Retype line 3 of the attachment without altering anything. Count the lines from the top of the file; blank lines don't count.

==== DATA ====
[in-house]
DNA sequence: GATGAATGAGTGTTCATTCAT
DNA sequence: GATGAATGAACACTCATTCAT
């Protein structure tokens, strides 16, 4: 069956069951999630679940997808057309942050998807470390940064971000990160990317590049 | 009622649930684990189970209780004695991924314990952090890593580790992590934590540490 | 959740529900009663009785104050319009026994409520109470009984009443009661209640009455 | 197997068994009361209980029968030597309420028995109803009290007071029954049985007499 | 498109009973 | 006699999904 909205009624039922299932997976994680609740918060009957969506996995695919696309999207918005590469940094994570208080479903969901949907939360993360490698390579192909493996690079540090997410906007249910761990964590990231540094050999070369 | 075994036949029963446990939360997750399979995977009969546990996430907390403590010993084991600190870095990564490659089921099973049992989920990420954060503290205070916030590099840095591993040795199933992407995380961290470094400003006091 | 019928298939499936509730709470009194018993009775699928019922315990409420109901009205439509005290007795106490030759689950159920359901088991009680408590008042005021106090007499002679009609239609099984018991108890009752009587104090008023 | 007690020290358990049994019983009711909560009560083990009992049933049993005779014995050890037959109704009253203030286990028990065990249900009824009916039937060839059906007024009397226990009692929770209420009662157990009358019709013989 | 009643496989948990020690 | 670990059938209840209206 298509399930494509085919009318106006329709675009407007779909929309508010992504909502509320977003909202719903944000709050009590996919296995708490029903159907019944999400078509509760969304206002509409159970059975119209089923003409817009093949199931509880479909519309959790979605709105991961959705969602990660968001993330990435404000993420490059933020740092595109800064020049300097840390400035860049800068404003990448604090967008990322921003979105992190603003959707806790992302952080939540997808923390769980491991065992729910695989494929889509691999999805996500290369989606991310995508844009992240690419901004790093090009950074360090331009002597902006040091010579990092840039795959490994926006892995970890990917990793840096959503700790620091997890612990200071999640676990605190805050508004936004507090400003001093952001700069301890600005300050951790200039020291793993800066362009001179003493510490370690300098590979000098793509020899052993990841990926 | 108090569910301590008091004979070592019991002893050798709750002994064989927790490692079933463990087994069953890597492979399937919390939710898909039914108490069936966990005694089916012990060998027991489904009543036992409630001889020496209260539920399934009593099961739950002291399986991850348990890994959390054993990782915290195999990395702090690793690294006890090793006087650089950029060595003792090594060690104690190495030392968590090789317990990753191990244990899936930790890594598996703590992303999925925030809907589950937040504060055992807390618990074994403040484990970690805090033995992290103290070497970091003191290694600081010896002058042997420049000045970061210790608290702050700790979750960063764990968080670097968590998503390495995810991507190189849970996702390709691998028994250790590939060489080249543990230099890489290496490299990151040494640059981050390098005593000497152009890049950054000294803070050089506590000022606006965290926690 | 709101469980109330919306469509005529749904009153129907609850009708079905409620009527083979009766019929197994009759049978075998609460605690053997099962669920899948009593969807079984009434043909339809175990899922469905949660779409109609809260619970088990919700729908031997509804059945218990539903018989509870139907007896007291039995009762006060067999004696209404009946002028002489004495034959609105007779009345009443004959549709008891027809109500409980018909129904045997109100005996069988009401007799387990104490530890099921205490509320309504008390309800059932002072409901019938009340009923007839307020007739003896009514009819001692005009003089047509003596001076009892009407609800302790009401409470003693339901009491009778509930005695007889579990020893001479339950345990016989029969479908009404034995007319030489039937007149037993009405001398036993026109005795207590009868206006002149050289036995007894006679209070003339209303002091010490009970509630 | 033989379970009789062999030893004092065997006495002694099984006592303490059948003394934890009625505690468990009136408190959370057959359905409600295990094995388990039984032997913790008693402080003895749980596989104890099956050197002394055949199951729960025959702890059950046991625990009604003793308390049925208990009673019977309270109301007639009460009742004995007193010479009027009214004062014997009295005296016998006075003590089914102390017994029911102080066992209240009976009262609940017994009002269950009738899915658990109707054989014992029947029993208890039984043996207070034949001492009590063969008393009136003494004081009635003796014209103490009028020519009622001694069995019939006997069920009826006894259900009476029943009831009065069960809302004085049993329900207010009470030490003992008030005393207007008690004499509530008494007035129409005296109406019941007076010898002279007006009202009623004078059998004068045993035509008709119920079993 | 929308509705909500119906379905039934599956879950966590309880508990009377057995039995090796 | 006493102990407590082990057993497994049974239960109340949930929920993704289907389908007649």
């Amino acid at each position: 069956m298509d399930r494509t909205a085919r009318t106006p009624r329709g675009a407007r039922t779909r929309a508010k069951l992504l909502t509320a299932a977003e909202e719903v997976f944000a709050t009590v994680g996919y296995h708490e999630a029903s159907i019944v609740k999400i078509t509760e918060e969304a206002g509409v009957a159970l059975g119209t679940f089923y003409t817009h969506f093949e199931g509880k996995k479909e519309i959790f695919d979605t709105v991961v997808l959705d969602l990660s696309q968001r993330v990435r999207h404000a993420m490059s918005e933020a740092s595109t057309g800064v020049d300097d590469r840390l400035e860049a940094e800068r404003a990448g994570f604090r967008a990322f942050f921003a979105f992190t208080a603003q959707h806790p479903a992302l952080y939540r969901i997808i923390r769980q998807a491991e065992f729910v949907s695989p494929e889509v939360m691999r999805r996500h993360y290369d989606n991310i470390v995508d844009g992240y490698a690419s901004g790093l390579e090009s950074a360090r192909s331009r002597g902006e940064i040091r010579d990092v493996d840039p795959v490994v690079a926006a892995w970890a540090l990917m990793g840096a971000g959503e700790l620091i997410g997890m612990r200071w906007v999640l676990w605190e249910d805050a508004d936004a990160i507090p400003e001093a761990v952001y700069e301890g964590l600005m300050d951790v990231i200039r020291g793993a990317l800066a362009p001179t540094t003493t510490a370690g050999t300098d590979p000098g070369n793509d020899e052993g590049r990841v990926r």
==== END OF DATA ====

DNA sequence: GATGAATGAACACTCATTCAT